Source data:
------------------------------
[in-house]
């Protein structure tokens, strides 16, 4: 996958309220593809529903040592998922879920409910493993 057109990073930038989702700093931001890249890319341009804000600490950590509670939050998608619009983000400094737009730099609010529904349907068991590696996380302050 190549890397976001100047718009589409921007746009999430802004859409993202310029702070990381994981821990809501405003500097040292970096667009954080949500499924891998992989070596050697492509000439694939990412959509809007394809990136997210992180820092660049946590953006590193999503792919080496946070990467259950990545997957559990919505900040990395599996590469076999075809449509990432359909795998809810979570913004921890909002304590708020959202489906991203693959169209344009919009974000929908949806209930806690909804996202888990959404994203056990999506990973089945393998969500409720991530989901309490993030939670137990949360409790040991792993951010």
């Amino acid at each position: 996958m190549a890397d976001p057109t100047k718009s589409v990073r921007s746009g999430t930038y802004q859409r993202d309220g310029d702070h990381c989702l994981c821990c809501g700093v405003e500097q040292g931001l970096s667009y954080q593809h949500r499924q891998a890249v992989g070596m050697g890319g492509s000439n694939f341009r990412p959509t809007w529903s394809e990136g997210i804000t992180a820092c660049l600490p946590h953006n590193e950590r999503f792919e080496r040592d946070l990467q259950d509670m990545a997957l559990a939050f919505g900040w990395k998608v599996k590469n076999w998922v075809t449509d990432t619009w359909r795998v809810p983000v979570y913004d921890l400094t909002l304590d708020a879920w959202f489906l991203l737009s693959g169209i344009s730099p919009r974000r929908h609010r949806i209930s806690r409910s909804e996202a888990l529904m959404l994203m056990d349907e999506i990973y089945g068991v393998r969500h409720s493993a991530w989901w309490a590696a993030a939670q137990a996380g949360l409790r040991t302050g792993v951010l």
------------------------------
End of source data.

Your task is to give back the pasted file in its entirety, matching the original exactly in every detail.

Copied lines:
[in-house]
């Protein structure tokens, strides 16, 4: 996958309220593809529903040592998922879920409910493993 057109990073930038989702700093931001890249890319341009804000600490950590509670939050998608619009983000400094737009730099609010529904349907068991590696996380302050 190549890397976001100047718009589409921007746009999430802004859409993202310029702070990381994981821990809501405003500097040292970096667009954080949500499924891998992989070596050697492509000439694939990412959509809007394809990136997210992180820092660049946590953006590193999503792919080496946070990467259950990545997957559990919505900040990395599996590469076999075809449509990432359909795998809810979570913004921890909002304590708020959202489906991203693959169209344009919009974000929908949806209930806690909804996202888990959404994203056990999506990973089945393998969500409720991530989901309490993030939670137990949360409790040991792993951010």
């Amino acid at each position: 996958m190549a890397d976001p057109t100047k718009s589409v990073r921007s746009g999430t930038y802004q859409r993202d309220g310029d702070h990381c989702l994981c821990c809501g700093v405003e500097q040292g931001l970096s667009y954080q593809h949500r499924q891998a890249v992989g070596m050697g890319g492509s000439n694939f341009r990412p959509t809007w529903s394809e990136g997210i804000t992180a820092c660049l600490p946590h953006n590193e950590r999503f792919e080496r040592d946070l990467q259950d509670m990545a997957l559990a939050f919505g900040w990395k998608v599996k590469n076999w998922v075809t449509d990432t619009w359909r795998v809810p983000v979570y913004d921890l400094t909002l304590d708020a879920w959202f489906l991203l737009s693959g169209i344009s730099p919009r974000r929908h609010r949806i209930s806690r409910s909804e996202a888990l529904m959404l994203m056990d349907e999506i990973y089945g068991v393998r969500h409720s493993a991530w989901w309490a590696a993030a939670q137990a996380g949360l409790r040991t302050g792993v951010l």